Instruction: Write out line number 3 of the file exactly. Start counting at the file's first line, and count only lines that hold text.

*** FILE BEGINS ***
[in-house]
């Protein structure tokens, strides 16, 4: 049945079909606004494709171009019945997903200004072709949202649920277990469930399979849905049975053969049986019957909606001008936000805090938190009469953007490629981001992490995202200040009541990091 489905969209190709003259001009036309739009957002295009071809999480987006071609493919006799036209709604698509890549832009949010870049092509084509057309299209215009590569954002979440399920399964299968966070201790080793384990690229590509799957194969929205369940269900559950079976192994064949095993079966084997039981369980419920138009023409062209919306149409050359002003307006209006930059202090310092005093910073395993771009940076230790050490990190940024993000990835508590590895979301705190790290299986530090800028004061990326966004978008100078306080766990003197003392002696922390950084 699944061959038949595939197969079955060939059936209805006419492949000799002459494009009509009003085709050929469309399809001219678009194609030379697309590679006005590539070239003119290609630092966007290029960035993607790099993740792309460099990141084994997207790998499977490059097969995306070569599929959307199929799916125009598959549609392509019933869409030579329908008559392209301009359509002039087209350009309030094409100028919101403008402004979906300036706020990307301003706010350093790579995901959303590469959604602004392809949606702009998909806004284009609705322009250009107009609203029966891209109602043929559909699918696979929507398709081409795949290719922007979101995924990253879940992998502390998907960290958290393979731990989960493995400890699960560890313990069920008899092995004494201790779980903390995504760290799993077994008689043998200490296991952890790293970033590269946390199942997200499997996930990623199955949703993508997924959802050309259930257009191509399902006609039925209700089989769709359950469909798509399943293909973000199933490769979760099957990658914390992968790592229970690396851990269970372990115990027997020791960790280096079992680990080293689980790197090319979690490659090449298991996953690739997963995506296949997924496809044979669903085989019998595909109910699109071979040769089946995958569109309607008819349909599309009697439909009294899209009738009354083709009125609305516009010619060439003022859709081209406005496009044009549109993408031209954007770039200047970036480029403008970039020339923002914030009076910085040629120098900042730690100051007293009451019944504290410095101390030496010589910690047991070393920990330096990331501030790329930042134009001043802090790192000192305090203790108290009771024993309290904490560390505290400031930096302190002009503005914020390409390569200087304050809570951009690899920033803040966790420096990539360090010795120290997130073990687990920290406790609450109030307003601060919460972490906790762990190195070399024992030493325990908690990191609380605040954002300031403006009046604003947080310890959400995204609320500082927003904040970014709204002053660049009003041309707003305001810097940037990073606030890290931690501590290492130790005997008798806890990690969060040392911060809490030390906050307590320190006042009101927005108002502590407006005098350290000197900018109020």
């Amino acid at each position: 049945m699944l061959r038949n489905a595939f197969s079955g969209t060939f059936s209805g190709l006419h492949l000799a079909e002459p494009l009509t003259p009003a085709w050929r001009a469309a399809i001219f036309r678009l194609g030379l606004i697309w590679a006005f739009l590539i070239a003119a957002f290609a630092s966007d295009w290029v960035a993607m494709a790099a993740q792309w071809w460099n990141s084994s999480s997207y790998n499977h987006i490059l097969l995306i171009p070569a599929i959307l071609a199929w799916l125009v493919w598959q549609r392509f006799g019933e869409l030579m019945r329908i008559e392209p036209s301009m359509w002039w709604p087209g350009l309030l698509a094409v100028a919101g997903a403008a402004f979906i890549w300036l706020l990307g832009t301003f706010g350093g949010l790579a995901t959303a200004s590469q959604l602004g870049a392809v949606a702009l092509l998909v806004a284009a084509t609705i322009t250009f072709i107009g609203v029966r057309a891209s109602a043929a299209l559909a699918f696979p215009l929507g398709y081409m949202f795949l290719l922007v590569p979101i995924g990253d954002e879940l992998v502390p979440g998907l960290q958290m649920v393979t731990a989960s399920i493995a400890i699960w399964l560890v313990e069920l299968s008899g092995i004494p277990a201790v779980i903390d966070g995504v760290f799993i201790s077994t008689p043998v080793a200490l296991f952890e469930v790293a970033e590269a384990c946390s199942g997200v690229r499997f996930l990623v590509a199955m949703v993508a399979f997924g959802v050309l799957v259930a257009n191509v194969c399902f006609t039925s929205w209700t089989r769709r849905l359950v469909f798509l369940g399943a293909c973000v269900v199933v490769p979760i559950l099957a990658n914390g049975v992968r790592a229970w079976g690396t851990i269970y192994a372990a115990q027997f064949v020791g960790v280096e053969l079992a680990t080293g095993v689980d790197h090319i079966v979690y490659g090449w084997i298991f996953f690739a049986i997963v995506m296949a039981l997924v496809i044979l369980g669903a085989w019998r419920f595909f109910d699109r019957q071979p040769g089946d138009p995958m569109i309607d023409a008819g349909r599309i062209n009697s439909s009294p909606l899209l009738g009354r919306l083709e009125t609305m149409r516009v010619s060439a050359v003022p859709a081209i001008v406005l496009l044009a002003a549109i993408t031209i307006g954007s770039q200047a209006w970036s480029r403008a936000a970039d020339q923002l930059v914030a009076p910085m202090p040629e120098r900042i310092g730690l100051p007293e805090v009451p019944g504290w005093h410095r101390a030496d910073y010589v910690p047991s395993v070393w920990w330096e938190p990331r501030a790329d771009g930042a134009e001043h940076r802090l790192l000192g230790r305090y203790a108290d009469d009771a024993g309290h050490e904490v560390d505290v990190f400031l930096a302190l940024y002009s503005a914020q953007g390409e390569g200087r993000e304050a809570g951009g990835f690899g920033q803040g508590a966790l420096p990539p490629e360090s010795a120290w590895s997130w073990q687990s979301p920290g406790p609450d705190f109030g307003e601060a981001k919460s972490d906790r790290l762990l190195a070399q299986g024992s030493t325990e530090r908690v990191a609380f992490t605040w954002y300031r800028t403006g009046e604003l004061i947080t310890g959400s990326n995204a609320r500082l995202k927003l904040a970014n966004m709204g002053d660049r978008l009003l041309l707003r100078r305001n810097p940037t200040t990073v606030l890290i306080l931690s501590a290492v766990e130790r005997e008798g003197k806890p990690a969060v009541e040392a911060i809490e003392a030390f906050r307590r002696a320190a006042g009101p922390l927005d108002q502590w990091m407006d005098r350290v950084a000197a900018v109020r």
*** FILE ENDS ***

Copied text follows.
């Amino acid at each position: 049945m699944l061959r038949n489905a595939f197969s079955g969209t060939f059936s209805g190709l006419h492949l000799a079909e002459p494009l009509t003259p009003a085709w050929r001009a469309a399809i001219f036309r678009l194609g030379l606004i697309w590679a006005f739009l590539i070239a003119a957002f290609a630092s966007d295009w290029v960035a993607m494709a790099a993740q792309w071809w460099n990141s084994s999480s997207y790998n499977h987006i490059l097969l995306i171009p070569a599929i959307l071609a199929w799916l125009v493919w598959q549609r392509f006799g019933e869409l030579m019945r329908i008559e392209p036209s301009m359509w002039w709604p087209g350009l309030l698509a094409v100028a919101g997903a403008a402004f979906i890549w300036l706020l990307g832009t301003f706010g350093g949010l790579a995901t959303a200004s590469q959604l602004g870049a392809v949606a702009l092509l998909v806004a284009a084509t609705i322009t250009f072709i107009g609203v029966r057309a891209s109602a043929a299209l559909a699918f696979p215009l929507g398709y081409m949202f795949l290719l922007v590569p979101i995924g990253d954002e879940l992998v502390p979440g998907l960290q958290m649920v393979t731990a989960s399920i493995a400890i699960w399964l560890v313990e069920l299968s008899g092995i004494p277990a201790v779980i903390d966070g995504v760290f799993i201790s077994t008689p043998v080793a200490l296991f952890e469930v790293a970033e590269a384990c946390s199942g997200v690229r499997f996930l990623v590509a199955m949703v993508a399979f997924g959802v050309l799957v259930a257009n191509v194969c399902f006609t039925s929205w209700t089989r769709r849905l359950v469909f798509l369940g399943a293909c973000v269900v199933v490769p979760i559950l099957a990658n914390g049975v992968r790592a229970w079976g690396t851990i269970y192994a372990a115990q027997f064949v020791g960790v280096e053969l079992a680990t080293g095993v689980d790197h090319i079966v979690y490659g090449w084997i298991f996953f690739a049986i997963v995506m296949a039981l997924v496809i044979l369980g669903a085989w019998r419920f595909f109910d699109r019957q071979p040769g089946d138009p995958m569109i309607d023409a008819g349909r599309i062209n009697s439909s009294p909606l899209l009738g009354r919306l083709e009125t609305m149409r516009v010619s060439a050359v003022p859709a081209i001008v406005l496009l044009a002003a549109i993408t031209i307006g954007s770039q200047a209006w970036s480029r403008a936000a970039d020339q923002l930059v914030a009076p910085m202090p040629e120098r900042i310092g730690l100051p007293e805090v009451p019944g504290w005093h410095r101390a030496d910073y010589v910690p047991s395993v070393w920990w330096e938190p990331r501030a790329d771009g930042a134009e001043h940076r802090l790192l000192g230790r305090y203790a108290d009469d009771a024993g309290h050490e904490v560390d505290v990190f400031l930096a302190l940024y002009s503005a914020q953007g390409e390569g200087r993000e304050a809570g951009g990835f690899g920033q803040g508590a966790l420096p990539p490629e360090s010795a120290w590895s997130w073990q687990s979301p920290g406790p609450d705190f109030g307003e601060a981001k919460s972490d906790r790290l762990l190195a070399q299986g024992s030493t325990e530090r908690v990191a609380f992490t605040w954002y300031r800028t403006g009046e604003l004061i947080t310890g959400s990326n995204a609320r500082l995202k927003l904040a970014n966004m709204g002053d660049r978008l009003l041309l707003r100078r305001n810097p940037t200040t990073v606030l890290i306080l931690s501590a290492v766990e130790r005997e008798g003197k806890p990690a969060v009541e040392a911060i809490e003392a030390f906050r307590r002696a320190a006042g009101p922390l927005d108002q502590w990091m407006d005098r350290v950084a000197a900018v109020r």